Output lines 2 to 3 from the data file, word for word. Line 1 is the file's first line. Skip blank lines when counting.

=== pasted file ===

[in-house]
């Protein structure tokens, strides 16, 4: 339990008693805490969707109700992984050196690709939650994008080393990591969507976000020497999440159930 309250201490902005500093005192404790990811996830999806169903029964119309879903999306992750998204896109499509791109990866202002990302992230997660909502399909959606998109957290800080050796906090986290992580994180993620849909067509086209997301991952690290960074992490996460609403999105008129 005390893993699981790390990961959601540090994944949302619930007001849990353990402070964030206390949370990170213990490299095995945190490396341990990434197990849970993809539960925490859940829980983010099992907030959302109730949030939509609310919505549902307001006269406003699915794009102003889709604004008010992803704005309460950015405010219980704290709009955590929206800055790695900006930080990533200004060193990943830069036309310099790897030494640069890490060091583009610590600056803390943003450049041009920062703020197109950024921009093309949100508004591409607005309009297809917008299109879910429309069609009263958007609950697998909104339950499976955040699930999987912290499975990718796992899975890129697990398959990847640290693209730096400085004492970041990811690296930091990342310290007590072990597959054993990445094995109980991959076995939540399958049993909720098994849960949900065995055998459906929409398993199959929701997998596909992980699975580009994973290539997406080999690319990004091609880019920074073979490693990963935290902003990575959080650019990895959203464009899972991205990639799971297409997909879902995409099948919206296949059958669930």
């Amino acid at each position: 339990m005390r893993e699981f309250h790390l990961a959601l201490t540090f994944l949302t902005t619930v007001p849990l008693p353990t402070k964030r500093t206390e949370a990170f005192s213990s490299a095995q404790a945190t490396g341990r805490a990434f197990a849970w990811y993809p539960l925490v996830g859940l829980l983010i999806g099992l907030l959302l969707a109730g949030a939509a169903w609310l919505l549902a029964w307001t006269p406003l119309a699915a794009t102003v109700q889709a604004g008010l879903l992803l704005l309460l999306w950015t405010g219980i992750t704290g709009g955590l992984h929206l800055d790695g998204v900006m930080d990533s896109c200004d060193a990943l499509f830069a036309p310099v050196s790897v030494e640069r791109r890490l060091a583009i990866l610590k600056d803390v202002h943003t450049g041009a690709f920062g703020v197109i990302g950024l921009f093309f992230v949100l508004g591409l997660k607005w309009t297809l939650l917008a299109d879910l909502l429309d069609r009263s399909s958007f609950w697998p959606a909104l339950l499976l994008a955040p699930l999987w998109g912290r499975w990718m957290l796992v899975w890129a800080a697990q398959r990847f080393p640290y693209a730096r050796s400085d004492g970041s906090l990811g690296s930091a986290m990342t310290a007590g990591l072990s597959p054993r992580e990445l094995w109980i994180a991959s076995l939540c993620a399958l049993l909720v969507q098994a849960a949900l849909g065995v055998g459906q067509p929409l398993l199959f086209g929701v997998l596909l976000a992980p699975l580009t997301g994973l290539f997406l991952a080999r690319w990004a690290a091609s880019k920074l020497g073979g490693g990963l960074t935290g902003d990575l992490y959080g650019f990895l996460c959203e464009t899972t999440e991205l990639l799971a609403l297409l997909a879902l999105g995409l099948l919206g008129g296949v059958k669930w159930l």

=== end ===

């Protein structure tokens, strides 16, 4: 339990008693805490969707109700992984050196690709939650994008080393990591969507976000020497999440159930 309250201490902005500093005192404790990811996830999806169903029964119309879903999306992750998204896109499509791109990866202002990302992230997660909502399909959606998109957290800080050796906090986290992580994180993620849909067509086209997301991952690290960074992490996460609403999105008129 005390893993699981790390990961959601540090994944949302619930007001849990353990402070964030206390949370990170213990490299095995945190490396341990990434197990849970993809539960925490859940829980983010099992907030959302109730949030939509609310919505549902307001006269406003699915794009102003889709604004008010992803704005309460950015405010219980704290709009955590929206800055790695900006930080990533200004060193990943830069036309310099790897030494640069890490060091583009610590600056803390943003450049041009920062703020197109950024921009093309949100508004591409607005309009297809917008299109879910429309069609009263958007609950697998909104339950499976955040699930999987912290499975990718796992899975890129697990398959990847640290693209730096400085004492970041990811690296930091990342310290007590072990597959054993990445094995109980991959076995939540399958049993909720098994849960949900065995055998459906929409398993199959929701997998596909992980699975580009994973290539997406080999690319990004091609880019920074073979490693990963935290902003990575959080650019990895959203464009899972991205990639799971297409997909879902995409099948919206296949059958669930």
């Amino acid at each position: 339990m005390r893993e699981f309250h790390l990961a959601l201490t540090f994944l949302t902005t619930v007001p849990l008693p353990t402070k964030r500093t206390e949370a990170f005192s213990s490299a095995q404790a945190t490396g341990r805490a990434f197990a849970w990811y993809p539960l925490v996830g859940l829980l983010i999806g099992l907030l959302l969707a109730g949030a939509a169903w609310l919505l549902a029964w307001t006269p406003l119309a699915a794009t102003v109700q889709a604004g008010l879903l992803l704005l309460l999306w950015t405010g219980i992750t704290g709009g955590l992984h929206l800055d790695g998204v900006m930080d990533s896109c200004d060193a990943l499509f830069a036309p310099v050196s790897v030494e640069r791109r890490l060091a583009i990866l610590k600056d803390v202002h943003t450049g041009a690709f920062g703020v197109i990302g950024l921009f093309f992230v949100l508004g591409l997660k607005w309009t297809l939650l917008a299109d879910l909502l429309d069609r009263s399909s958007f609950w697998p959606a909104l339950l499976l994008a955040p699930l999987w998109g912290r499975w990718m957290l796992v899975w890129a800080a697990q398959r990847f080393p640290y693209a730096r050796s400085d004492g970041s906090l990811g690296s930091a986290m990342t310290a007590g990591l072990s597959p054993r992580e990445l094995w109980i994180a991959s076995l939540c993620a399958l049993l909720v969507q098994a849960a949900l849909g065995v055998g459906q067509p929409l398993l199959f086209g929701v997998l596909l976000a992980p699975l580009t997301g994973l290539f997406l991952a080999r690319w990004a690290a091609s880019k920074l020497g073979g490693g990963l960074t935290g902003d990575l992490y959080g650019f990895l996460c959203e464009t899972t999440e991205l990639l799971a609403l297409l997909a879902l999105g995409l099948l919206g008129g296949v059958k669930w159930l």